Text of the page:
Adventure Down the Rabbit Hole

 Worth everything I have....

Worth everything I have....

            It would seem, and is often interpreted, as one of the simplest, clearest of Jesus’ teachings:  The Parable of the Hidden Treasure.  It’s only one verse long and I can print it here without fear of it screwing up my word count.

The kingdom of heaven is like treasure hidden in a field, which someone found and hid; then in his joy he goes and sells all that he has and buys that field.
— Matthew 13:44
 Worth everything I have....

Worth everything I have....

          This parable is usually extolled as an example story of how precious is the Kingdom of God and how we should want to give up everything for it.  This interpretation is further bolstered by the fact that just following is the terse and pithy parable about a merchant who sells everything he has in order to purchase The Pearl of Great Price. 

            But, if you read this short verse carefully, all sorts of weirdnesses and unanswered questions begin to emerge.   

            Here’s my list:

            For one thing (1), this story is about a guy who finds himself on someone else’s property.  What is he doing there?  Sounds like he’s trespassing, one of those things we ask forgiveness for every time we say the Lord’s Prayer (unless we’re Presbyterians).   Is the hero of our story doing something sinful?

 One-way ticket to movie stars and cement ponds....

One-way ticket to movie stars and cement ponds....

           For another thing (2), once he discovers this treasure (I am imagining gold, diamonds, or, more actively, “bubbling crude” like Jed Clampett happens upon at the beginning of The Beverly Hillbillies), he promptly proceeds to hide it.  Why?  Because he doesn’t want the owner of the field to see the treasure that’s been discovered and thus refuse to sell his land because now he knows it’s of great great worth?  Sounds like the hero of our story is not only sinful, he’s sneaky.

          Then (3), why doesn’t our hero just take the treasure he found and call it a day?  Why does he have to finagle things in order to purchase the whole field? Clearly the guy is ambitious on top of everything else.

 I've a hankering for hummus, what shall I do???

I've a hankering for hummus, what shall I do???

           And (4) wealthy.  Peasants of Jesus' day couldn’t begin to imagine purchasing someone else’s field, nor would they want to. Land was the most important and honorable thing an otherwise poor family could own, and pass along to descendants.  Only wealthy landowners living in splendor somewhere else in the Roman Empire were so insensitive and greedy as to grab land from local Palestinian peasants (usually after the latter went into debt paying exorbitant Roman taxes).  In addition, only wealthy landowners would have the kind and amount of stuff that, when sold, would bring enough to pay for another’s field….

            If this is indeed a wealthy man, perhaps not even Jewish, would this be at all a person to which the Galilean peasant audience Jesus typically addressed could relate? (5)  Why is Jesus talking about the Kingdom of God in terms of a rich, voracious and sneaky thief?  Might Jesus be talking about someone we're not supposed to assume is us?

           Maybe the main character of this parable is God!  (6) 

 God!

God!

           Oftentimes Jesus will in his parables characterize God as a wealthy landowner even though his hearers would have found this a noxious suggestion.  Maybe one of the reasons Jesus made the comparison was for shock value.  Parables are intended to confuse everyone in order to make room for a new understanding of grace.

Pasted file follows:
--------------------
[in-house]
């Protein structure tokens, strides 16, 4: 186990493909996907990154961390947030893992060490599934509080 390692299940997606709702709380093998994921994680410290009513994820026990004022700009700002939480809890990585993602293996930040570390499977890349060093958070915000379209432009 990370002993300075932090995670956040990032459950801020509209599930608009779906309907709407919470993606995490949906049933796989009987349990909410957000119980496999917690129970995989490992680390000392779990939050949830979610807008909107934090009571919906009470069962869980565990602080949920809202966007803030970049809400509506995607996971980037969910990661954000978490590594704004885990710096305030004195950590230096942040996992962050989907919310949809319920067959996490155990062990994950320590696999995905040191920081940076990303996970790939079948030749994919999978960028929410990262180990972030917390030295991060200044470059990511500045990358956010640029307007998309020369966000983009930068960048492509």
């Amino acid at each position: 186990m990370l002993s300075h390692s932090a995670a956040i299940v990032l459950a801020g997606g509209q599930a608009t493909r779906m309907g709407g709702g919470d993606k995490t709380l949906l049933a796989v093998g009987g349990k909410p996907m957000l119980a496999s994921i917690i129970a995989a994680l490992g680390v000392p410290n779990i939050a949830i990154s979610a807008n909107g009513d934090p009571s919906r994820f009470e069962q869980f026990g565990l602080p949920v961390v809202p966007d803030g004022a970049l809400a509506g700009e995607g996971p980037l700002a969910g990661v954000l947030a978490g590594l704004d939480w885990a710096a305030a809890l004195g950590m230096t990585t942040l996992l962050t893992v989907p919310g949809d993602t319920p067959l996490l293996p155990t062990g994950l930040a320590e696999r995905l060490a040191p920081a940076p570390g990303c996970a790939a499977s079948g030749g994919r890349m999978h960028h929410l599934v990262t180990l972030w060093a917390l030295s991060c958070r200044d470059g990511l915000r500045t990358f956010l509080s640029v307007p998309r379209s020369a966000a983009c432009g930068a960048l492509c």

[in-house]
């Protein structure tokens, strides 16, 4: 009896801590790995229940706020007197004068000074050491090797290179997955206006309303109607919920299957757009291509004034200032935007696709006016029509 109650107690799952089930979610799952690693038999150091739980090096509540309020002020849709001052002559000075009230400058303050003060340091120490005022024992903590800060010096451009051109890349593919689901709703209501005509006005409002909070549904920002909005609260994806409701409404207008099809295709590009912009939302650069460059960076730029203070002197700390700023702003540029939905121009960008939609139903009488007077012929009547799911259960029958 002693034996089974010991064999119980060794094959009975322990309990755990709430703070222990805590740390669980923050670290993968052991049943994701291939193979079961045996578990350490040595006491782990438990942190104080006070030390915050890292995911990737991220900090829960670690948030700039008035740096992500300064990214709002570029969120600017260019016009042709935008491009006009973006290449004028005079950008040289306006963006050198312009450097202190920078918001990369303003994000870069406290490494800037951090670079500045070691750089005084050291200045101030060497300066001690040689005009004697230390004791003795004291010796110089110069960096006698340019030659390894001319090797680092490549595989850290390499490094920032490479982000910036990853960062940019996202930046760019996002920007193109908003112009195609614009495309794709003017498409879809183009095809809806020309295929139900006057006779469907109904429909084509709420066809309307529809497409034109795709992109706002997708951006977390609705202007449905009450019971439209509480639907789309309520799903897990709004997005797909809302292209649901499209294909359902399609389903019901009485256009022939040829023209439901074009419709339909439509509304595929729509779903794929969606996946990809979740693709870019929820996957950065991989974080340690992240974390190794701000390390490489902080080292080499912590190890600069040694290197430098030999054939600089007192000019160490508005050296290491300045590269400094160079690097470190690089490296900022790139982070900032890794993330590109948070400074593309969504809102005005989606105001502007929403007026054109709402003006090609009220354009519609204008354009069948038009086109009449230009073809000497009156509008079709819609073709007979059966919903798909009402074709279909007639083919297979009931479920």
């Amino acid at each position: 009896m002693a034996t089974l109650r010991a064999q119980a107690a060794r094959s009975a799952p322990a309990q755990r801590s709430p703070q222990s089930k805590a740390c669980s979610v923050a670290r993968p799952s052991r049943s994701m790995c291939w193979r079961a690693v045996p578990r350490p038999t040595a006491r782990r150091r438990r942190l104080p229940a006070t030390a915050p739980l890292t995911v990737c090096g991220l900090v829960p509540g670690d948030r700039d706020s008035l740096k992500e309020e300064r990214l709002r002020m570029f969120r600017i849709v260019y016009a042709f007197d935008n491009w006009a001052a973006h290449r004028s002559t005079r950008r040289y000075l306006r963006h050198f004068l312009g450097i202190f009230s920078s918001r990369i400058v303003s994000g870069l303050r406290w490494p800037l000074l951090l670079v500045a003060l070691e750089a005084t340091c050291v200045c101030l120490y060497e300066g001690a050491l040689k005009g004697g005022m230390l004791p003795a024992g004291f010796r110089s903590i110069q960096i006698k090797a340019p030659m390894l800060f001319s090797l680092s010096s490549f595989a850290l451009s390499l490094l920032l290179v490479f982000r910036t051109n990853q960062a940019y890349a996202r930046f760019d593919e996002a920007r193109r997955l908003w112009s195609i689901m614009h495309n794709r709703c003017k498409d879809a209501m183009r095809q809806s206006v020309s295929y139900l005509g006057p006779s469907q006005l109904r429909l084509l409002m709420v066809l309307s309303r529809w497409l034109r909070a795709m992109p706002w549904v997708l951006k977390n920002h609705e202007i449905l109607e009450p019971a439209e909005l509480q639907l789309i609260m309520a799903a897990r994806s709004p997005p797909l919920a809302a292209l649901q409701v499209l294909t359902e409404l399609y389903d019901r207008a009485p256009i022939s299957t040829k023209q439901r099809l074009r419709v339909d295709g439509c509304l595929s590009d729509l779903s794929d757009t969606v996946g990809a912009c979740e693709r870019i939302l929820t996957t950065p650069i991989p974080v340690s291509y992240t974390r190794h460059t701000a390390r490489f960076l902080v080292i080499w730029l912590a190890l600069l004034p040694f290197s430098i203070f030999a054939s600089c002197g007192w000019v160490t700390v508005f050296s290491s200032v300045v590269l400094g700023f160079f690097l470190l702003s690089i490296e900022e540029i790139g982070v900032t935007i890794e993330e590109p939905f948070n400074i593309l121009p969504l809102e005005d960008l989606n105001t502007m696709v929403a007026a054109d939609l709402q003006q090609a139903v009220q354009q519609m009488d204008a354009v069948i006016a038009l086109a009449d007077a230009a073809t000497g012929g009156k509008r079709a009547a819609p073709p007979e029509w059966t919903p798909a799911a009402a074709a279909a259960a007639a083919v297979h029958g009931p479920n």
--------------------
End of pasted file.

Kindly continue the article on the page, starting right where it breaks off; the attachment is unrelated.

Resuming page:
What if the world Jesus is operating in in this parable is the same as the one I discussed earlier when I talked about how the ancients first understood Jesus’ death and resurrection to be a clever trick God pulls on the Devil and the powers of Evil?  (7) (See The Heavenly Hustle from 1/22/14.) What if this parable is another example of the then-popular belief, delightful to embrace and regale, that God defeats Evil and redeems the world through skullduggery and wit?  What if this little story is one way Jesus is reminding His hearers of this good news?  

 This is actually Loki, the Norse trickster God.  There is much to say about tricksters and they show up throughout the Bible.  More blogs on that for sure!

This is actually Loki, the Norse trickster God.  There is much to say about tricksters and they show up throughout the Bible.  More blogs on that for sure!

            From the comic perspective, then, “The Parable of the Hidden Treasure” tells how God sneaks into the Devil’s domain when he’s not looking, finds the beginnings of the treasured Kingdom (us) and slyly keeps it under wraps until He “purchases” us with Jesus’ life, which the Devil (wanting control over God, too) hungrily agrees is a fair price.  Of course, the Devil is duped because once God wins back the world He has all the clout He needs to get Jesus back as well, three days after His death.   Hallelujah and Ha Ha Ha!

          What a crazy, surprising, and, in the end, fun journey this little parable has taken me on!  It has filled me not only with hope but also with rejuvenating laughter.  Hope it’s been the same for you!  How scandalous to feel this way, in the midst of so much sadness, suffering and stress with which the present world seems so inundated. 

          I’m guessing that the audience of Jesus’ time found life to be no different, and the process of letting Jesus’ parables scramble their minds, fill them with questions, confront their assumptions and from it all emerge a whole new, zesty love for God, life and neighbor – in spite of everything – was the kind of loony tonic that made them want to once more call him their Lord.  And re-commit themselves to being and nurturing His treasure.  

 Photo by Chris Conradson

Photo by Chris Conradson